Sunday, February 14, 2016

Aria: by Richard Rodriguez


Richard Rodriguez's essay "Aria" accounts a time when he was a child going to school in America.  Rodriguez and his family were immigrants from Mexico and their primary language was in fact, Spanish when they arrived. 
The main point that Rodriguez is addressing is the issue of bilingual education and how it is impossible for a foreign student to use their native language in which he describes as a "private language, with English in the school setting and public life.  Rodriguez argues that language barriers existed when he was in school as a child and did not feel part of public society or as an American citizen until he learned the English language.  Rodriguez compared the language of home versus the language of society as private and public languages.  He made this comparison to show that using ones foreign language in a society where English dominates, one would not be successful which was depicted in his struggles in school before learning English.  Rodriguez as a child in his early years could only speak Spanish felt alienated by society and felt that he had the right and was obligated to learn English.  Rodriguez's desire and satisfaction of learning the English language was not more evident than when he stated "at last, seven years old, I came to believe what had been technically true since my birth: I was an American citizen."  After learning the English language Rodriguez had the belief of calming assurance that he belonged in society.  Rodriguez supported his own idea that becoming assimilated into public society doesn't not contribute to ones loss of individuality, but is in fact a step or gain towards the achievement of "public individuality."  Rodriguez argues the fact that English was needed "to seek the rights and opportunities necessary for full public individuality." 
Connection:  This essay written by Richard Rodriguez clearly connects to Delpit and the culture of power because of how being told explicitly "the rules and codes of power" one is able to be assimilated into society.  A similar interpretation is of how the Delpit piece direct speaks about educating other peoples children and teaching them the "American way of society" which is present in this piece where the teachers of Richard Rodriguez enforce the parents of him to start speaking English and becoming accustomed to how and when something should be said.
Point to Discuss/ Share:  The views on bilingual Education and the creation of new Schools for foreign students.  Should foreign students learn English when coming to America?  I believe so, just as we would have to learn a "foreign" language going to another country.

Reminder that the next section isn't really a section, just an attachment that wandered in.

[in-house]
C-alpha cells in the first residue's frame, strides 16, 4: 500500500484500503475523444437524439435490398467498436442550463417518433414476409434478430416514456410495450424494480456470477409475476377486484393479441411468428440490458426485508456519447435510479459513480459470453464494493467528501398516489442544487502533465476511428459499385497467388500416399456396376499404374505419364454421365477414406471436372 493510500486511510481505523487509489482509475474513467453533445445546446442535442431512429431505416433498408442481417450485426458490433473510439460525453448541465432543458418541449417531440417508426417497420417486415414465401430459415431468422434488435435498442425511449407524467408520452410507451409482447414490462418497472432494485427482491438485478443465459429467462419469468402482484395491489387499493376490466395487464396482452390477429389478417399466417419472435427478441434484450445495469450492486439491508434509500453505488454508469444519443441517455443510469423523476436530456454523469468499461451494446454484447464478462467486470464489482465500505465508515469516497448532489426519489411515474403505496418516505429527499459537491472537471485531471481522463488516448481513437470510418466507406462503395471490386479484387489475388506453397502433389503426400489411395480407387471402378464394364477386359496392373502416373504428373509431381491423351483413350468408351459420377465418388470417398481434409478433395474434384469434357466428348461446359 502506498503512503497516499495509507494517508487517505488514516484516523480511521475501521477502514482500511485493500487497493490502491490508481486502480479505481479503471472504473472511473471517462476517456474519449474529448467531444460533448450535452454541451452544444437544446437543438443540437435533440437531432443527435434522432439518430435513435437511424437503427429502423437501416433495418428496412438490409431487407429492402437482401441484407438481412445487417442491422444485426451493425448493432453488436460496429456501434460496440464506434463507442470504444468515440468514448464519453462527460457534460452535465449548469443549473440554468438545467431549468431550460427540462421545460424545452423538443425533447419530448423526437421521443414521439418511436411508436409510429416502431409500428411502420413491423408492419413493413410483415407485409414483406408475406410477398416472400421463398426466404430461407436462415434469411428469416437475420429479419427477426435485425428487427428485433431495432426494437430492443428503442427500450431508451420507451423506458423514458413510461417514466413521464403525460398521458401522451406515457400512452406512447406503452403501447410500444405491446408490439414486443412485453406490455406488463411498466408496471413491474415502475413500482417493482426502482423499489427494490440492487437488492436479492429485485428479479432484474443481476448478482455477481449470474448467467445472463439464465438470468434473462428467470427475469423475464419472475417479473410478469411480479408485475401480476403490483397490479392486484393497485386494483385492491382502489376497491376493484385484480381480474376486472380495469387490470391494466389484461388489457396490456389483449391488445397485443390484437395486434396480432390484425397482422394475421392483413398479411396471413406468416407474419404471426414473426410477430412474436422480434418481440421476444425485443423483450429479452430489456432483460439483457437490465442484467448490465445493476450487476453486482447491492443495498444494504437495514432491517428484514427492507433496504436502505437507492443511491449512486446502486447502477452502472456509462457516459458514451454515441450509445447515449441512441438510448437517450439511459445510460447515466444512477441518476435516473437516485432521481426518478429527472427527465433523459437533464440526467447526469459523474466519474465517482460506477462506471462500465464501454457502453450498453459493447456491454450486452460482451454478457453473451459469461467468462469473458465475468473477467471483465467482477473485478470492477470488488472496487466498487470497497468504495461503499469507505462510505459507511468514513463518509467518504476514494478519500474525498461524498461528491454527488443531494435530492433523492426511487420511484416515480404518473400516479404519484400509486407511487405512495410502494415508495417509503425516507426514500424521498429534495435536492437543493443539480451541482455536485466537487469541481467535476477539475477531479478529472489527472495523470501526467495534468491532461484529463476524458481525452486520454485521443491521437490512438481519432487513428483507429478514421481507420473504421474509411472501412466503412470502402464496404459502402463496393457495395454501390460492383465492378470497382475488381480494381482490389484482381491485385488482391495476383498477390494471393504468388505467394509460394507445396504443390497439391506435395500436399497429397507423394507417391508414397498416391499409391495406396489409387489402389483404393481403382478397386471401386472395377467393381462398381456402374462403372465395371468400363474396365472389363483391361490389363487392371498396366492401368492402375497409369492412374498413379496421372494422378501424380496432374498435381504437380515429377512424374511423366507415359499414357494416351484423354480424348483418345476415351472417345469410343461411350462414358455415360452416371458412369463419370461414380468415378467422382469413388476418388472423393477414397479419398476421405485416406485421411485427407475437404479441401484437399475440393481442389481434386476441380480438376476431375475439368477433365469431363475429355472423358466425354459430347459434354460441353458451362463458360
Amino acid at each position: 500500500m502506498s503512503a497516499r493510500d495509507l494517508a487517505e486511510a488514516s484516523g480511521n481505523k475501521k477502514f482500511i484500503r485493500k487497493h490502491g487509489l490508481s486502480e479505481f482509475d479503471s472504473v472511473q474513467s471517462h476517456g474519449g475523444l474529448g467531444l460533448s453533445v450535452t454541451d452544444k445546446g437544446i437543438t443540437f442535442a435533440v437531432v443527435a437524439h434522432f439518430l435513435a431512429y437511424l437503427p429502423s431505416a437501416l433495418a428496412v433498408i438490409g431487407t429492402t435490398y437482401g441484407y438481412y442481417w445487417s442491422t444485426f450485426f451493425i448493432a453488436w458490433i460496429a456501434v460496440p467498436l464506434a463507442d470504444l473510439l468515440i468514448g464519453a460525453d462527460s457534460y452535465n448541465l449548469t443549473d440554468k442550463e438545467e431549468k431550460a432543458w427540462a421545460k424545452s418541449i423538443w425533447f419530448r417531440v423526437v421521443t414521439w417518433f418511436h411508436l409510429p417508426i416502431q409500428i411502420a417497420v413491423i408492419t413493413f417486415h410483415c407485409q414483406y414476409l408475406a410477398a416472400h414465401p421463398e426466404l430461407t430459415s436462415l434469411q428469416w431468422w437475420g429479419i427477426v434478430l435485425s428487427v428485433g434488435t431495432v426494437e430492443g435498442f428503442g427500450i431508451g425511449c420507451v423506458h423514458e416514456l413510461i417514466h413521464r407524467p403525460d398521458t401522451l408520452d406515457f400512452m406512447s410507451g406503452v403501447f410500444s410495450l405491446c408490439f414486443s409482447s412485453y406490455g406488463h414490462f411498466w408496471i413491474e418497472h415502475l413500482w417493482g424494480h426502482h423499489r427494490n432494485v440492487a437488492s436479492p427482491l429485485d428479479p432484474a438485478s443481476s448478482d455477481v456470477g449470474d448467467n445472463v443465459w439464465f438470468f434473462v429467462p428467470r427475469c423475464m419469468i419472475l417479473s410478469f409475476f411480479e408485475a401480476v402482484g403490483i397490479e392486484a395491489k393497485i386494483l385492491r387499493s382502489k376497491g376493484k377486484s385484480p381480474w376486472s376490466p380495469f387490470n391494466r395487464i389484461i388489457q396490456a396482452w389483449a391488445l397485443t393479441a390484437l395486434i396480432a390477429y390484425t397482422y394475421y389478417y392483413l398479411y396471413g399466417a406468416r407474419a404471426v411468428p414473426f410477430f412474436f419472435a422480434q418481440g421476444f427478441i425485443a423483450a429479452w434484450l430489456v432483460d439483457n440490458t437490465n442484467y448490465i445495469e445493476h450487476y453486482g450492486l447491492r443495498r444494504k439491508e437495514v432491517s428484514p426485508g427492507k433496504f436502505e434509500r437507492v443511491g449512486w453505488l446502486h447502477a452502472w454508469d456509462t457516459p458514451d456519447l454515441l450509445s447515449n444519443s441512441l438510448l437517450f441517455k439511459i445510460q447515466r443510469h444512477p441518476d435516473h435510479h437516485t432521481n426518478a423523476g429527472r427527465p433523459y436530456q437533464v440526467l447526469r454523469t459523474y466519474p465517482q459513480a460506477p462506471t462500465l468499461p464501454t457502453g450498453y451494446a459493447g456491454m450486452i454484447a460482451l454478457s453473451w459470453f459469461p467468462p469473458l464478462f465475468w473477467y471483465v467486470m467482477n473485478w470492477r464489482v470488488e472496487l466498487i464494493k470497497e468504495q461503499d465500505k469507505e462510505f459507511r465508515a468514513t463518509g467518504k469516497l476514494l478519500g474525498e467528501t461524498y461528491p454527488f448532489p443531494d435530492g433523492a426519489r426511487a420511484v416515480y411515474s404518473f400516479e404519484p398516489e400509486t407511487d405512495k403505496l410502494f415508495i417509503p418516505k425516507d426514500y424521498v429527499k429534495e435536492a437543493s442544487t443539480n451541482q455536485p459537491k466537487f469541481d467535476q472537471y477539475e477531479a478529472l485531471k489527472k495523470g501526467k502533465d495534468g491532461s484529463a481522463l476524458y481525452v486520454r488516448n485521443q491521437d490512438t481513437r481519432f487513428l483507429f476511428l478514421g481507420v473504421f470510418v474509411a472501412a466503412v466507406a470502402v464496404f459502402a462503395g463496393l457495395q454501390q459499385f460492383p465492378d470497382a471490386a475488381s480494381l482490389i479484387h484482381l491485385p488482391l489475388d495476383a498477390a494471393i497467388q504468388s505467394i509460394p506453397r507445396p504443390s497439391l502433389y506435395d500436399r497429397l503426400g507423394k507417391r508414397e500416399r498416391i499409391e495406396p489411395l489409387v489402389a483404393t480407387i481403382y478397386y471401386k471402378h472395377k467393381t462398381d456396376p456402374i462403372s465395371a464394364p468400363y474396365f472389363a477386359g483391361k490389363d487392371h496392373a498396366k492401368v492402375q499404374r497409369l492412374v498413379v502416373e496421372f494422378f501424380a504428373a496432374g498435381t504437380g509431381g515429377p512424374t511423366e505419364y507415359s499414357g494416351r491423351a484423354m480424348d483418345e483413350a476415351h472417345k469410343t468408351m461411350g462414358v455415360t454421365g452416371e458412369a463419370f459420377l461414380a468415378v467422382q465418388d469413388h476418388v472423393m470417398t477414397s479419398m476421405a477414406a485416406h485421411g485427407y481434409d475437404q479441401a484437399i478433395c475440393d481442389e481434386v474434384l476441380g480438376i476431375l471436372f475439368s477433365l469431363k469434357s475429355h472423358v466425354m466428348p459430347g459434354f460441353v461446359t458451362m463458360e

1. I thought the use of an argument for this text was perfect because it helped with describing the points of the barriers of language much better. Often the use of different languages presents challenges but solutions to overcome them are available. I agree with your points to discuss because without knowledge of the local language it just creates difficulties that can be avoided.

  2. You did a great job with explaining the authors main point of the story. I agree with your statement at the end that people coming to America should learn english. However, I also think that our school systems should prepare students with the basics of different languages just in case they are opposed with a language barrier.

  3. I liked how you connected Rodriguez's points to Delpit and explained his main idea clearly. I agree with you that it is important for immigrants coming into America to learn how to speak English, but I also agree with Kate's point. I think multilingual Americans should be able to speak the English language, but they should also not have to abandon their native tongue or tongue(s). Why can't America integrate multilingual children into school curriculums to improve the concept of grasping a foreign language at an early age? When you think about it, we are one of the only countries that does not stress foreign language education. Across the continents of Europe and Asia, many children are educated to speak multiple different languages. Some of these languages include English, Spanish, French, Italian, Portuguese, Chinese, and more.